In September of 1924 the Geneva Convention produced what it called "The Geneva Declaration of the Rights of the Child".  This was issued in the wake of World War I when the world, collectively, demonstrated what horrific destruction we were capable of.  In lieu of what was called The Great War, we all stepped back and realized our youngest and most vulnerable were truly our most important.  So much so, they deserved their own rights - separate from those of nations themselves.  Take a second to read them and ask yourself if our children are being afforded these rights.  You may be afraid to answer.

1.) The child must be given the means requisite for its normal development, both materially and spiritually.
2.) The child that is hungry must be fed; the child that is sick must be nursed; the child that is backward must be helped; the delinquent child must be reclaimed; and the orphan and the waif must be sheltered and secured.
3.) The child must be the first to receive relief in times of stress.
4.) The child must be put in position to earn a livelihood, and must be protected against every form of exploitation.
5.) The child must be brought up in the consciousness that its talents must be devoted to the service of fellow men.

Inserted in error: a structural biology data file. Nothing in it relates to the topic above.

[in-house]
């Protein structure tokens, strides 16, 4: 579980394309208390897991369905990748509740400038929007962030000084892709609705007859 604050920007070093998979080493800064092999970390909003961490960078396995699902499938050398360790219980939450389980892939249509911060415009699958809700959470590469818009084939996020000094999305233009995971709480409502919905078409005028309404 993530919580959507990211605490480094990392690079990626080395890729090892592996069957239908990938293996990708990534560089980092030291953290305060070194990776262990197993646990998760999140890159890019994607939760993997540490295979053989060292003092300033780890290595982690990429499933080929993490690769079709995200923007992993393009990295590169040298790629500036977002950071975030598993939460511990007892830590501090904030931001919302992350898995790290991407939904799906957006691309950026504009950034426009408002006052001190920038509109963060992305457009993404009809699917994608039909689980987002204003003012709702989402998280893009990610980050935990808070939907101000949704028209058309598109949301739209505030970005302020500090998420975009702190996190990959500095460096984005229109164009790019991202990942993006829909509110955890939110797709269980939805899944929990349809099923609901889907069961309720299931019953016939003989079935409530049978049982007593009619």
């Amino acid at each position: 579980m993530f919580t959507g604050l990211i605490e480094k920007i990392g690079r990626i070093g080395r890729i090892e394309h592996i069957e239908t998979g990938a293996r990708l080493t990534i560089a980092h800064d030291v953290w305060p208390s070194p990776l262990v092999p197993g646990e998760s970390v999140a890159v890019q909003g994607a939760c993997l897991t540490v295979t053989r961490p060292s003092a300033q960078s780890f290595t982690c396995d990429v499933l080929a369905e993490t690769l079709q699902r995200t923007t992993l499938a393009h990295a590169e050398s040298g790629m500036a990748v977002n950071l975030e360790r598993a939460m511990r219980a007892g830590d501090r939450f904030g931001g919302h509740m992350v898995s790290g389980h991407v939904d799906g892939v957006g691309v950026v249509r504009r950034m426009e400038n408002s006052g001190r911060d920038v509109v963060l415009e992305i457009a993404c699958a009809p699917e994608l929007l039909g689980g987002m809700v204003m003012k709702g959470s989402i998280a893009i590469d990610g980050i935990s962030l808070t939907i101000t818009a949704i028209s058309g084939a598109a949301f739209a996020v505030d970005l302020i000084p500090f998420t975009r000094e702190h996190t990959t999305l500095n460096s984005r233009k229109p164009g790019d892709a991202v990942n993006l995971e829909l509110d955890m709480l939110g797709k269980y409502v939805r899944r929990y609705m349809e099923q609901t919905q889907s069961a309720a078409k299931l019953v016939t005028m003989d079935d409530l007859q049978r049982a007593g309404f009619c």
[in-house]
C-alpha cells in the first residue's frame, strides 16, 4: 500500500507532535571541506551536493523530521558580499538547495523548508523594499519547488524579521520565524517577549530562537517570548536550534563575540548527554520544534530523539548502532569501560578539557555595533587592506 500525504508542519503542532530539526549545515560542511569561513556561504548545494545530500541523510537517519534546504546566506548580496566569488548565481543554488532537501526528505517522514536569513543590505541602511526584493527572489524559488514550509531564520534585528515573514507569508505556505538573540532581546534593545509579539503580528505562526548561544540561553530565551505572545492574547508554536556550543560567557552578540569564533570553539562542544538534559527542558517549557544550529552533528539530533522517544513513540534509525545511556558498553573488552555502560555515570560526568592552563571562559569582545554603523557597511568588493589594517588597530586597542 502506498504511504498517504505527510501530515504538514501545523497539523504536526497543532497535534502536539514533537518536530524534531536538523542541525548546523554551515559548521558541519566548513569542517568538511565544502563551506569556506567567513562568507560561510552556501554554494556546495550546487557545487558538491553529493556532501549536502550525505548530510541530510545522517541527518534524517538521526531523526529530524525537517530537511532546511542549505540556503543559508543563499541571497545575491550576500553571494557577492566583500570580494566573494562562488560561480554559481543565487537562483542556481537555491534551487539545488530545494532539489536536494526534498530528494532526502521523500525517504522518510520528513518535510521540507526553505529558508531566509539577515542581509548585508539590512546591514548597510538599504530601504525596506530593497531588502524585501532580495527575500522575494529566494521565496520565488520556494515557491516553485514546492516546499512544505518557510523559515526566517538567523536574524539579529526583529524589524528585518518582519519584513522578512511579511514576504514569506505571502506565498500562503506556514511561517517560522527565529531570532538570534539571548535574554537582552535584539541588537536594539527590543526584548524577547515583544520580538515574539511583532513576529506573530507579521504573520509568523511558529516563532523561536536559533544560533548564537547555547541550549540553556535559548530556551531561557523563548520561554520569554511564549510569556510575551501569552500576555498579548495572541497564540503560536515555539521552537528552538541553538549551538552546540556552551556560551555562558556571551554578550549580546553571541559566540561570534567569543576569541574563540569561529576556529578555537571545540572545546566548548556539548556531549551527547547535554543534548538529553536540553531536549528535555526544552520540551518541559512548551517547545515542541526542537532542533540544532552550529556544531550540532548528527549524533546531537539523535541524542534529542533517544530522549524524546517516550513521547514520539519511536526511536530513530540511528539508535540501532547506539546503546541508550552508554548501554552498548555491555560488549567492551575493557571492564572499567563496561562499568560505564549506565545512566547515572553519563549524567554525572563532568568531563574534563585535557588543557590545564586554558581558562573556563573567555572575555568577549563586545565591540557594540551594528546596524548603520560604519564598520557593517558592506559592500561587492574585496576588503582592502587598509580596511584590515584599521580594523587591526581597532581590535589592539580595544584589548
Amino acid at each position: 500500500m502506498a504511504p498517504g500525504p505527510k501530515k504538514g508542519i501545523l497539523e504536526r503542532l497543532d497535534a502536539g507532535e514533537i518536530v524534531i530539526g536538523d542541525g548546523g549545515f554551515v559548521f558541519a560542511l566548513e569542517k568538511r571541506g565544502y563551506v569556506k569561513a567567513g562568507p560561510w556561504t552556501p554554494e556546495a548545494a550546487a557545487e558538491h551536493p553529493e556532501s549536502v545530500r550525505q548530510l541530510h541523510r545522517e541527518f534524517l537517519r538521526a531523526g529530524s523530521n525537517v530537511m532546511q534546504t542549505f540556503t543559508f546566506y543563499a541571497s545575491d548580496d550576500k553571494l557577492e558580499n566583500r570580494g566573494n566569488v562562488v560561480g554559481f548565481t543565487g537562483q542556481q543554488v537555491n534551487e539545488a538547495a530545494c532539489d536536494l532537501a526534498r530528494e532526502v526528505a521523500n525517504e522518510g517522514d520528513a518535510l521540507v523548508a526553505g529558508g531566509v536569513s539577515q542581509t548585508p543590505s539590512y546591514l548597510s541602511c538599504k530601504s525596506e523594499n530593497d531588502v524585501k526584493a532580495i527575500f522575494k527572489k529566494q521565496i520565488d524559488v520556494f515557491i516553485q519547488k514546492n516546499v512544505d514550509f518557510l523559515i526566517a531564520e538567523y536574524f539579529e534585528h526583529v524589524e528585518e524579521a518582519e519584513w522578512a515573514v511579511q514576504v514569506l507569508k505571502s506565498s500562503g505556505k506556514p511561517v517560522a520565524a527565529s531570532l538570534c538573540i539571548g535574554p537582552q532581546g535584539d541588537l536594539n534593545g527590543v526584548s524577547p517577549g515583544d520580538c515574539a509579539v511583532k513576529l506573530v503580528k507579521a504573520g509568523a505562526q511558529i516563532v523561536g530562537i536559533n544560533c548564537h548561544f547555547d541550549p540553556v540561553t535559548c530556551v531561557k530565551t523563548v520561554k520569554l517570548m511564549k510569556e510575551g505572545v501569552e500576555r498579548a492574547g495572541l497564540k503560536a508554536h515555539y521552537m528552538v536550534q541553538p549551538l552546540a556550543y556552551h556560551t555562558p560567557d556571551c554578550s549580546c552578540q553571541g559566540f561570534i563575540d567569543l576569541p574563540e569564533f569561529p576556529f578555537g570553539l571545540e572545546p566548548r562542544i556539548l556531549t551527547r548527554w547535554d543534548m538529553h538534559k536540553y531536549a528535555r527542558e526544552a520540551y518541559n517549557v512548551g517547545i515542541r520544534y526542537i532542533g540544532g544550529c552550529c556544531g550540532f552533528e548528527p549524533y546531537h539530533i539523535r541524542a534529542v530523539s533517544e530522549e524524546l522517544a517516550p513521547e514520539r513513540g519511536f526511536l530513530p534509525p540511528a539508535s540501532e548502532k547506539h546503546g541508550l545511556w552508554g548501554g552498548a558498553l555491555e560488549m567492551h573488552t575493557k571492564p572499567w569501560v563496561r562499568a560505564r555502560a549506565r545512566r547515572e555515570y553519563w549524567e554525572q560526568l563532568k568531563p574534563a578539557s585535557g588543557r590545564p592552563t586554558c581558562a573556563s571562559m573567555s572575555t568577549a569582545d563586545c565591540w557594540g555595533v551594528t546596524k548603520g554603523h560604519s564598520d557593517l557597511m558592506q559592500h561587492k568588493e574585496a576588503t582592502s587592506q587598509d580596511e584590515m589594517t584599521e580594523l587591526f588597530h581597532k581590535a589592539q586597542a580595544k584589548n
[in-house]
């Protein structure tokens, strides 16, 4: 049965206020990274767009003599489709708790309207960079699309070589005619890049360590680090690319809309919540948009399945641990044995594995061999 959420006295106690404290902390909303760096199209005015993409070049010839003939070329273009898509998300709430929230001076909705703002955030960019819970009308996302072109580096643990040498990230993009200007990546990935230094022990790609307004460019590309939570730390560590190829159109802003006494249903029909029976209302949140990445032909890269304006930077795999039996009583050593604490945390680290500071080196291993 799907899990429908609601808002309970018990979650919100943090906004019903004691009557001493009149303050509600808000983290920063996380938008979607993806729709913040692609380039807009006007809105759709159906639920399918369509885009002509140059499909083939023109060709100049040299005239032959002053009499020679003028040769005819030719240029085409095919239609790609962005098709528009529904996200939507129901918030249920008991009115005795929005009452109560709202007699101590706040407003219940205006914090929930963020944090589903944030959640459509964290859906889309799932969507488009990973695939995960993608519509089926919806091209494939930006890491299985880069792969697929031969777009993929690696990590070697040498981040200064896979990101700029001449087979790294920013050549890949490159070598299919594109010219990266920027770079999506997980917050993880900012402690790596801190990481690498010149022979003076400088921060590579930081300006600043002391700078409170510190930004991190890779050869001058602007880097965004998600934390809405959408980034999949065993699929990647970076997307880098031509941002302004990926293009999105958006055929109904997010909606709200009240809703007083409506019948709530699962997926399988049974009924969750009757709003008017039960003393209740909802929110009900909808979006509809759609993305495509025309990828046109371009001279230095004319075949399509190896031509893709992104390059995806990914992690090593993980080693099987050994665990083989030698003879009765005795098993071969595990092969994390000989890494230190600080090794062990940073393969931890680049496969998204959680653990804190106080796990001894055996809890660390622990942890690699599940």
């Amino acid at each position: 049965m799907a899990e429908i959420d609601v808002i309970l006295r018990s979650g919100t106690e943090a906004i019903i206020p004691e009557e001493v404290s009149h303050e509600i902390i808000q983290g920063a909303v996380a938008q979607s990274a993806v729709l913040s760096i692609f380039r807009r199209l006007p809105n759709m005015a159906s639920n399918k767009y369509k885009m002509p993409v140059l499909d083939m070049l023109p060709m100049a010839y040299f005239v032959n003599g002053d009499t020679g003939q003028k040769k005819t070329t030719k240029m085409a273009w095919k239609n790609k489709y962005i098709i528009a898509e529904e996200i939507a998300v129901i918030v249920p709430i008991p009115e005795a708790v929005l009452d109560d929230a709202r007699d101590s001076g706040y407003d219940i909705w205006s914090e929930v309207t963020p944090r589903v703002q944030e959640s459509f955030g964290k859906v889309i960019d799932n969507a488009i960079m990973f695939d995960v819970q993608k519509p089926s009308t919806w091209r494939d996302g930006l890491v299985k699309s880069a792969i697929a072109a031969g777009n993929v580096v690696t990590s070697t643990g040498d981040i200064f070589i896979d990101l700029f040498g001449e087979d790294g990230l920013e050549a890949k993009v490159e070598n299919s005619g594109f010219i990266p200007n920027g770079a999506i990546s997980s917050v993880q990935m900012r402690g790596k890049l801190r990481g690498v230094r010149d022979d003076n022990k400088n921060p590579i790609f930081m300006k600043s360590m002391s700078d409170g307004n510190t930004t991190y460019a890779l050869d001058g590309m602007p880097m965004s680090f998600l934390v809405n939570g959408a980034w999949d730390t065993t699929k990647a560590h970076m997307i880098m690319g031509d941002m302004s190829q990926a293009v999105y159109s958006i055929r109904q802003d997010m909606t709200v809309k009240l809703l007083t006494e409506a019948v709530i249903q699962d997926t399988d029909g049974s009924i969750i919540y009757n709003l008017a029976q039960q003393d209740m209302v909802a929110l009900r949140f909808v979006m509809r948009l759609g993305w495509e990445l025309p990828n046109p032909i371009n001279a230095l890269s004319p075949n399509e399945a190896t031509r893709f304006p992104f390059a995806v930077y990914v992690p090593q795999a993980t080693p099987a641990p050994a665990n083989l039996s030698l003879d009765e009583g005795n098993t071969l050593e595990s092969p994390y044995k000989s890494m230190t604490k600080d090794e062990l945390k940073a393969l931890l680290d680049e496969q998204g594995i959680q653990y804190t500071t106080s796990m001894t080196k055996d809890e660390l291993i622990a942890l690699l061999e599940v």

Wednesday, June 11, 2014

Its Time to Make it Stop

Yesterday we had yet another school shooting.  This one came at a High School in Oregon and claimed the life of a freshman boy.  The shooter then took his own life.

In addition to this, yesterday at 3:30 PM the first student I met on my first day teaching in Newark was shot and killed.  He was 15 years old.  He was a sweet kid who used to come in before school so I could give him piano lessons.  I used to tell my wife about how this kid's smile would light up the room.  One year he asked if I would help him find a job.  He was a good kid who got caught up in the nonsense of our inner cities.

I'm tired of this.  I'm tired of watching our children die for useless reasons.  I'm tired of guns on the street, and inside of our schools.  I'm tired of the fact that we, the greatest country in the world, have created a mindset that seemingly allows this to continuously happen.  I'm tired of the fact that our society seems to not want to stop it.

Where the hell is the anger?  How can we collectively sit back and watch this happen?  President Obama stated yesterday that we are the only developed nation on earth allowing this violence to continue.  Right now the US is averaging around one (1) school shooting a week.  That's insane.

When I met with my mentor group in Newark last Friday, I asked them to make a list of their best characteristics.  Of all the young men in the room five out of five included "I'm smart" as one of them.  They believe in themselves and want something better.

Let's get the guns off the streets and out of our culture.  Let's make our schools and neighborhoods safe for our kids.  Let's make this a priority so our smart, beautiful kids can grow up in an equally beautiful world.

RIP Couba

Tuesday, May 13, 2014

Throwing Money at Everything But Poverty